I’ve been blasted with correspondence from gay and straight friends alike, wanting to know why this bill was introduced and whether or not it is a precursor towards other discriminatory bills from our local group of legislators. While the bill proposes to “protect” religious freedoms, I’ve yet to meet a single person whose religious freedoms have been violated by a homosexual (if this is a chronic issue step forward; but please, be clear with the details of “violated”).
On the flip side, my gay friends have felt deeply the effects of discrimination, specifically those who have been in loving and committed relationships with their partners for longer than most of my married heterosexual friends (frankly, almost half of the heterosexuals I know have at least one divorce under their belt, but I digress).
These friends feel the pain of having worked hard, paid taxes, been good neighbors and community citizens, loving parents (yes, they have children), and in one particular case having even served this nation honorably in the armed services.
They feel the sting of this bill as meaning they are second class citizens, less deserving of equal treatment by those same government employees their taxes pay, all because a particular religion disagrees with their private lives.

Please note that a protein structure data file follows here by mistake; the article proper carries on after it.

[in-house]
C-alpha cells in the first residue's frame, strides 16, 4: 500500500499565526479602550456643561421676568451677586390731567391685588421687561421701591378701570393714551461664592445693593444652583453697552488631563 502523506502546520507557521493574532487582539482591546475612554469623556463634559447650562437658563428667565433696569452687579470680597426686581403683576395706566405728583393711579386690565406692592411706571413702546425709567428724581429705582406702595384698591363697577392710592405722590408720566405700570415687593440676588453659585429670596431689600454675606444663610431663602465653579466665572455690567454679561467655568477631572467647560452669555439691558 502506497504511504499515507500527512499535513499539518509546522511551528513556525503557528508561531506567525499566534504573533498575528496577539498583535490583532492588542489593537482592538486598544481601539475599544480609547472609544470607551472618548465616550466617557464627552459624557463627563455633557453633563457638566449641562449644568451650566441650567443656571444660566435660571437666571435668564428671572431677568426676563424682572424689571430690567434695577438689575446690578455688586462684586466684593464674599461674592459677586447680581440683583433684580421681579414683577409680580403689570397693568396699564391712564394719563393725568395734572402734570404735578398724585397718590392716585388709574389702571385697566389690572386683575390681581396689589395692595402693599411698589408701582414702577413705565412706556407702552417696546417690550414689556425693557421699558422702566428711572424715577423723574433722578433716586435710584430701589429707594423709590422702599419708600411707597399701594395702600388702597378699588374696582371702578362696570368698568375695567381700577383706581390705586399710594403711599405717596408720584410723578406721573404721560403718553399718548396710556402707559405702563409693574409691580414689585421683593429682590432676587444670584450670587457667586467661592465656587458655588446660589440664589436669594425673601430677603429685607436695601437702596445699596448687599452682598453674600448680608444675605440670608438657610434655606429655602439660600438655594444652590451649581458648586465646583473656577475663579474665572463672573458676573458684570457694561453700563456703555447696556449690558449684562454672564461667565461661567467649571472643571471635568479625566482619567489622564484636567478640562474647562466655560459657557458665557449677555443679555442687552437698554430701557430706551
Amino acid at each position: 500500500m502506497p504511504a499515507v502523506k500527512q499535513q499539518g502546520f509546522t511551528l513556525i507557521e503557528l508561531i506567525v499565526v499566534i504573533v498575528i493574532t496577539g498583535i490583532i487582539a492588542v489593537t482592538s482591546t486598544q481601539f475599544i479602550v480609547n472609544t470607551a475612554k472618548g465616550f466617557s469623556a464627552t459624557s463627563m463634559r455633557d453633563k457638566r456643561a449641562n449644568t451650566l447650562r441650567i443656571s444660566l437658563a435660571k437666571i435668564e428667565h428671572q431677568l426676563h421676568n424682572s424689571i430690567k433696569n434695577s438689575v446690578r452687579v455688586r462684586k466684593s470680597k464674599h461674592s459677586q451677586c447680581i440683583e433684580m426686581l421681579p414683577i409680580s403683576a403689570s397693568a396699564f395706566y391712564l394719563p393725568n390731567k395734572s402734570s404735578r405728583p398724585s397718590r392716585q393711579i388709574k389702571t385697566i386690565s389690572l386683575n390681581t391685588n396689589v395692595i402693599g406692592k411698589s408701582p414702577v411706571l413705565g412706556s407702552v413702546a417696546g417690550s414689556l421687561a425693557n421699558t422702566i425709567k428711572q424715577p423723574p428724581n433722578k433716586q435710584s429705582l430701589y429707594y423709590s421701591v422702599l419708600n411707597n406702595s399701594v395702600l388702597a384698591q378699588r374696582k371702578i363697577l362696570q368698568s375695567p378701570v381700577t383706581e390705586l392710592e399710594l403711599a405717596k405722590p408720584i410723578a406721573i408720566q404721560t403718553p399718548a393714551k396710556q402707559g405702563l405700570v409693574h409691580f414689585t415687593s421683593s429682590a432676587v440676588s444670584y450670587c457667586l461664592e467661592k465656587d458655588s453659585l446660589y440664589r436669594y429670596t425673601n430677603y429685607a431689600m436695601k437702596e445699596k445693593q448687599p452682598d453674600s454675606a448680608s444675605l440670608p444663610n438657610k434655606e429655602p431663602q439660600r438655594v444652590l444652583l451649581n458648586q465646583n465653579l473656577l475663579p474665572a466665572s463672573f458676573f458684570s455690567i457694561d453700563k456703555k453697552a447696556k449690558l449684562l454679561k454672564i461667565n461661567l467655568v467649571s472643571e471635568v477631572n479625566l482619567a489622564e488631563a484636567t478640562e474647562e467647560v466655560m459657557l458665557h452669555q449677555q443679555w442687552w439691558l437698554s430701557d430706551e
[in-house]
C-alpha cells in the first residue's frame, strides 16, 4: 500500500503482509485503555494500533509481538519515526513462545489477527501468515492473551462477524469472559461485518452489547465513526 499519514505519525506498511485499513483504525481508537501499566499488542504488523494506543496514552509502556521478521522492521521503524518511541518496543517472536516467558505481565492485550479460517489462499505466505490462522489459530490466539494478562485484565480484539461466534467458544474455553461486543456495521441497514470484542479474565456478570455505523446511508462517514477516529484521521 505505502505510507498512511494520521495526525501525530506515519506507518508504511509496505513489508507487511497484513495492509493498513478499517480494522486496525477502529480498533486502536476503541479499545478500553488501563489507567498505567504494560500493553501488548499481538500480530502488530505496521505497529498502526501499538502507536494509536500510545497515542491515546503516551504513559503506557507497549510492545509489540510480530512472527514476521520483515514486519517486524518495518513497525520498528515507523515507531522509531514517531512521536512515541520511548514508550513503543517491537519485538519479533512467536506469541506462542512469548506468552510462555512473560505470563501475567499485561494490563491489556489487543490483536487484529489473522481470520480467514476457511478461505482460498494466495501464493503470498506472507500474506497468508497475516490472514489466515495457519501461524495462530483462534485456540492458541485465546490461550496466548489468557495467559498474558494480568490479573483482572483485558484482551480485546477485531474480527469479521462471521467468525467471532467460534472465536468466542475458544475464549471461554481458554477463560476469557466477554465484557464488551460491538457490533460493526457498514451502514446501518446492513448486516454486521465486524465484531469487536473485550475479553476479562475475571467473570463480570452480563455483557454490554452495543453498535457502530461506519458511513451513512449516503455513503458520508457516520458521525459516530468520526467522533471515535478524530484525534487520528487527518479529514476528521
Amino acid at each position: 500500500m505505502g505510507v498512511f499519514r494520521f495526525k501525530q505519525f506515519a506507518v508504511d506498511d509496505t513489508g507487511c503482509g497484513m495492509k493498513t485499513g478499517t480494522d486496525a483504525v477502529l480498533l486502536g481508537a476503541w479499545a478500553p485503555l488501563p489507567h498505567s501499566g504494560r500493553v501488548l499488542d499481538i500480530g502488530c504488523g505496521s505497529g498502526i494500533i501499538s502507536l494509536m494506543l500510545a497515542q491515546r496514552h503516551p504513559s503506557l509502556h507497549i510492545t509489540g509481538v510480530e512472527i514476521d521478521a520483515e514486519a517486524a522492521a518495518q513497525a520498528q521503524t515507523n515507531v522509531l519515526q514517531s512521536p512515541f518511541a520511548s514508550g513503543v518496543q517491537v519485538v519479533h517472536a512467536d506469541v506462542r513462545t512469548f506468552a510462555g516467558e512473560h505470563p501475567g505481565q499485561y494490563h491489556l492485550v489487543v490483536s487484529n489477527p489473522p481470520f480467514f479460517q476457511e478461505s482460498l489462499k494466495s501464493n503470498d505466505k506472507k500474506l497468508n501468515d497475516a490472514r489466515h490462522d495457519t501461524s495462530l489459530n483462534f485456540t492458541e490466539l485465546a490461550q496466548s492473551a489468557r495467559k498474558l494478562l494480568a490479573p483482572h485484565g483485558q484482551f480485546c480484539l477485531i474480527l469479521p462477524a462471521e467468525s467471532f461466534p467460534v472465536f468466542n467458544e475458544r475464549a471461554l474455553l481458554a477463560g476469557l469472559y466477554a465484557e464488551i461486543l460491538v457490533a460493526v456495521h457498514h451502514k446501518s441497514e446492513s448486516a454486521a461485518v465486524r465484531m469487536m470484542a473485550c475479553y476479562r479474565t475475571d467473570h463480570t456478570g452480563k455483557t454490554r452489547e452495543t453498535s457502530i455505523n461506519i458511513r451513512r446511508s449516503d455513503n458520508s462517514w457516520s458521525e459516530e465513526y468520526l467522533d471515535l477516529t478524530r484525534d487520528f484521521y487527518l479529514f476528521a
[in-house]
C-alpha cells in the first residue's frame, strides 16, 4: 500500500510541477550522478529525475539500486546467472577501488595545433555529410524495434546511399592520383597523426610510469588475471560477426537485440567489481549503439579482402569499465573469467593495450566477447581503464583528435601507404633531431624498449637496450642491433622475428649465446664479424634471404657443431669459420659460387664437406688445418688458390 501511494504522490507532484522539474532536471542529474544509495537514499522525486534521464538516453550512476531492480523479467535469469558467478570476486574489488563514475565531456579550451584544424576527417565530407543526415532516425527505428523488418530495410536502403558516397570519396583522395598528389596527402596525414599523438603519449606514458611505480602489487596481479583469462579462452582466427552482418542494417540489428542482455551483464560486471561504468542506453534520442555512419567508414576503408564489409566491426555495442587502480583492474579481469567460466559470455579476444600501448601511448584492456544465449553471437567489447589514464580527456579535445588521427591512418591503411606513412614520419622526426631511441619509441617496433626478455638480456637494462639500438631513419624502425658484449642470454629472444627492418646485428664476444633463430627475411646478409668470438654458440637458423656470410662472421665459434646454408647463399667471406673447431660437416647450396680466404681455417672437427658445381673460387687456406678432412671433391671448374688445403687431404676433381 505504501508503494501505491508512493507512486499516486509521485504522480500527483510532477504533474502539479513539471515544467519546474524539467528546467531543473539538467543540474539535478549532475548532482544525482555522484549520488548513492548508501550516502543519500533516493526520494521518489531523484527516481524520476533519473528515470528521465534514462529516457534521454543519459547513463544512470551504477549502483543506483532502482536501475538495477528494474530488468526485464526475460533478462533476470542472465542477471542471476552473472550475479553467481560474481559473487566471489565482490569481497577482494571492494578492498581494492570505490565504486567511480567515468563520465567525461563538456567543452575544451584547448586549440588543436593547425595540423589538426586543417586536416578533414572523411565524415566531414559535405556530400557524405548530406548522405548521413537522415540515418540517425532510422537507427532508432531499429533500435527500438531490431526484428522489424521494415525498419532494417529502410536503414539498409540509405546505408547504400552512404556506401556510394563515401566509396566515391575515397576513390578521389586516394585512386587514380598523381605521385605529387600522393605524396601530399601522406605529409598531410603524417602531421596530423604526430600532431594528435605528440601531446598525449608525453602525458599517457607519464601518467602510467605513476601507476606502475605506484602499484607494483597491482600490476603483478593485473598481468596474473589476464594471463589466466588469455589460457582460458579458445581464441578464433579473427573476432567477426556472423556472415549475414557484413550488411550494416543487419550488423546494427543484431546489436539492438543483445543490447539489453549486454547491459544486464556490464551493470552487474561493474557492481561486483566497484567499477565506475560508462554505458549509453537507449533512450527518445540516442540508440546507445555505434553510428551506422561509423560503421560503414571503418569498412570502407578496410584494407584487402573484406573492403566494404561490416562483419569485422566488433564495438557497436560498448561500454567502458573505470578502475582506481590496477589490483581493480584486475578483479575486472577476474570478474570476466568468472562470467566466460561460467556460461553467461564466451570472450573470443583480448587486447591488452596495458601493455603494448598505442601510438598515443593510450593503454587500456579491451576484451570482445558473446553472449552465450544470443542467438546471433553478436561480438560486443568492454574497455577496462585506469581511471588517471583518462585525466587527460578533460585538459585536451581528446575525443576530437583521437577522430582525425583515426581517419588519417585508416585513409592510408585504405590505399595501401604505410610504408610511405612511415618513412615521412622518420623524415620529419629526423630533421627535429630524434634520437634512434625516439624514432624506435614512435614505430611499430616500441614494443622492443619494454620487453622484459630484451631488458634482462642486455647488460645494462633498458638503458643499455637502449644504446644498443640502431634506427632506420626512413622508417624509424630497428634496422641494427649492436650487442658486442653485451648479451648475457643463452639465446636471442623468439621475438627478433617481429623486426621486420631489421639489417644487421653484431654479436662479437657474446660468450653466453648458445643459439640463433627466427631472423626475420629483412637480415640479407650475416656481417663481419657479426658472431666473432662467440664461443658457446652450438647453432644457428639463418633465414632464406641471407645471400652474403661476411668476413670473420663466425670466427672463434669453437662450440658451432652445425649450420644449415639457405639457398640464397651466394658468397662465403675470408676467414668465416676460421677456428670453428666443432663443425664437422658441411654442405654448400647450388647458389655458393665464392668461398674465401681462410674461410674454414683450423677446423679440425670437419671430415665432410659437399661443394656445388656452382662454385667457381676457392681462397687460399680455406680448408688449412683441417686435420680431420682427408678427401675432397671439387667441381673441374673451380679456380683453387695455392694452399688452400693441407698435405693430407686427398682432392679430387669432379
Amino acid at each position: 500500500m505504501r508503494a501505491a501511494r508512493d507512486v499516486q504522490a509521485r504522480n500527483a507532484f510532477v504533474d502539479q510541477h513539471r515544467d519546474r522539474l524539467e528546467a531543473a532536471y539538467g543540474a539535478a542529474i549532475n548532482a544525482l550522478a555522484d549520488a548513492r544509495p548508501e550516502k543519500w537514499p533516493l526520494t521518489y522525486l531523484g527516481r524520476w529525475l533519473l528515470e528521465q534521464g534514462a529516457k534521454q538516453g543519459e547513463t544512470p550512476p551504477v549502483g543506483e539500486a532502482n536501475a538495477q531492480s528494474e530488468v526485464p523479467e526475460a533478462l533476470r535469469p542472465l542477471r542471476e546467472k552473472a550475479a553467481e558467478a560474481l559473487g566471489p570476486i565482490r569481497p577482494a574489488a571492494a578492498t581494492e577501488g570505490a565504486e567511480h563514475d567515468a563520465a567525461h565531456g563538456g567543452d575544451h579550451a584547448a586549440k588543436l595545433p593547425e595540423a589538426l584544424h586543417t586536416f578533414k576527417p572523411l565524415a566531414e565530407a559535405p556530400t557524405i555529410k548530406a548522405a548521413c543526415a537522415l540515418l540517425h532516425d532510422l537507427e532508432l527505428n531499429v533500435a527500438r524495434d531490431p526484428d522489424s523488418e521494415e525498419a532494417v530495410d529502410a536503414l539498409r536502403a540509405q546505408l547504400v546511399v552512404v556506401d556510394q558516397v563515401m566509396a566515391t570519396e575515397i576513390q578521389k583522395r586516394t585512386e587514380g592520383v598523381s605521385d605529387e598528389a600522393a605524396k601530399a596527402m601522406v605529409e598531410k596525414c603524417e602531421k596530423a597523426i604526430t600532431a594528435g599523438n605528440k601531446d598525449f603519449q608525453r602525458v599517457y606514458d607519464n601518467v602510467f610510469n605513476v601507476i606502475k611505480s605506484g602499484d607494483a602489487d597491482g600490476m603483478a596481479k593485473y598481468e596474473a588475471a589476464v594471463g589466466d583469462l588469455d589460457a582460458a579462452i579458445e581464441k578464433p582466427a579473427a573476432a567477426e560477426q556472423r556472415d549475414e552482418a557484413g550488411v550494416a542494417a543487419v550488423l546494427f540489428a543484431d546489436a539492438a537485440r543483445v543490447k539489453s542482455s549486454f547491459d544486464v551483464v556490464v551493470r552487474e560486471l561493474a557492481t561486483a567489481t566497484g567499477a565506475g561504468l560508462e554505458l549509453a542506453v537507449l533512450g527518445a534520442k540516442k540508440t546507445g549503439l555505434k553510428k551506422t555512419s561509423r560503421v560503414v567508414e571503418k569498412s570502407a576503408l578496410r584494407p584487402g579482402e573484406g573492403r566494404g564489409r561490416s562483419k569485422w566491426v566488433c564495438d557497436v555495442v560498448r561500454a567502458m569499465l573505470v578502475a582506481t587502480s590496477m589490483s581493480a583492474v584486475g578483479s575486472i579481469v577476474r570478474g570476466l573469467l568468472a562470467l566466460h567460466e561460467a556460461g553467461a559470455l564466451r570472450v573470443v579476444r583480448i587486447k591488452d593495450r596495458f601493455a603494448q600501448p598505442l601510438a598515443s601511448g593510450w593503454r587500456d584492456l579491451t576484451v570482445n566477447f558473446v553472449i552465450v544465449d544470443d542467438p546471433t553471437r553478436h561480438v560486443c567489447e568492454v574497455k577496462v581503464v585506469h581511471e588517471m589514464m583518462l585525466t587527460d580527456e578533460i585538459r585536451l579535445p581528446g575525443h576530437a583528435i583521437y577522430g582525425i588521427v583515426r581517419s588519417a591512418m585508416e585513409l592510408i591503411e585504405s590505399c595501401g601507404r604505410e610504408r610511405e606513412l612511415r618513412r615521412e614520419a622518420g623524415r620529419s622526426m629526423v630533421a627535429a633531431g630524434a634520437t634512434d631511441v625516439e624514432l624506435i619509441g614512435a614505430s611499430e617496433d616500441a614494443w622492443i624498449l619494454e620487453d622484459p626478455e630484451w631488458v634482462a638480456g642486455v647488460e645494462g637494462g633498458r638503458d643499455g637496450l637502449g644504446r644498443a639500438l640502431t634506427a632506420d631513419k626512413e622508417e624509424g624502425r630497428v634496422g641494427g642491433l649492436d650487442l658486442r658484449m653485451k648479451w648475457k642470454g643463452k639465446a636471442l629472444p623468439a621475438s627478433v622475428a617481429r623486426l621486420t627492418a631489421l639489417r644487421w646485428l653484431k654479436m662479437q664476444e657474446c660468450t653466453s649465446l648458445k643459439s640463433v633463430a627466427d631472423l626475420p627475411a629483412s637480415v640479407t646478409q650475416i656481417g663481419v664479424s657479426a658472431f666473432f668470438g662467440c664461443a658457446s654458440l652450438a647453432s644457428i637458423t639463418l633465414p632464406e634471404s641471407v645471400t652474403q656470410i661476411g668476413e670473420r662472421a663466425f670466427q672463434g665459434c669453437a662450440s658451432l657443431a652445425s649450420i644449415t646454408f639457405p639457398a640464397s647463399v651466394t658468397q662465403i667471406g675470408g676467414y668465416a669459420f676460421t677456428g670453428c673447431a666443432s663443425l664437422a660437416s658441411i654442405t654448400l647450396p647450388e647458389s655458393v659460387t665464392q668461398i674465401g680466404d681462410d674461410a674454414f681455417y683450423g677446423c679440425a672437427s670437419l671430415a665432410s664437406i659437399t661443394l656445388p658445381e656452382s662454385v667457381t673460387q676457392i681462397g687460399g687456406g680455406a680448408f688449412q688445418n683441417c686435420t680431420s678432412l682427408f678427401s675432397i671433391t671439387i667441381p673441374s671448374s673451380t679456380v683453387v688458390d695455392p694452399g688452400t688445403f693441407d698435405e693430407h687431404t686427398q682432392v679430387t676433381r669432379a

My question to Mr. Macheers and those who support this bill is this: where does it end? If a devout Muslim working at Wal Mart believes, as part of their religious belief, that women should cover their head does this bill protect them from refusing to assist women who go through their line without head cover? And how are employees to determine who is gay and who isn’t? Will we next require all homosexuals to wear a large red “H” on the outside of their clothing?
Which religiously perceived non-judicially identified criminal “sin” is to be next on the hit list?
Your intent, while claiming to “protect” religious freedoms, has been lost in the complete incompetence of the bill’s wording. In addition, religious freedoms necessarily and vitally protect every single American to believe and worship as they choose. But when related laws allow American citizens to trample and trod on the freedoms of other citizens, they are in violation of our constitution.
As an example, religious belief has been deeply rooted in the KKK (do cross burnings ring a bell?). Feeling racist is not illegal; violating the rights of others because of your racist beliefs, even if the foundation of your racism is religion, is. A gay man or woman approaching the desk of a county clerk and requesting a form in no way, shape or form, forces the clerk to have to perform any form of sexual act contrary to their beliefs. And the more I ponder this, the more insane it feels.
As Shawnee voters, it is time to wake up. Your legislators have lost sight of our need to find sound fiscal solutions to the state’s deepening budget issues and have crossed into offering legislation that will land our state right in the center of the Supreme Court’s docket and in the annals of late night comedian history.
You have a choice in November. Remember these bills and remember who wrote them.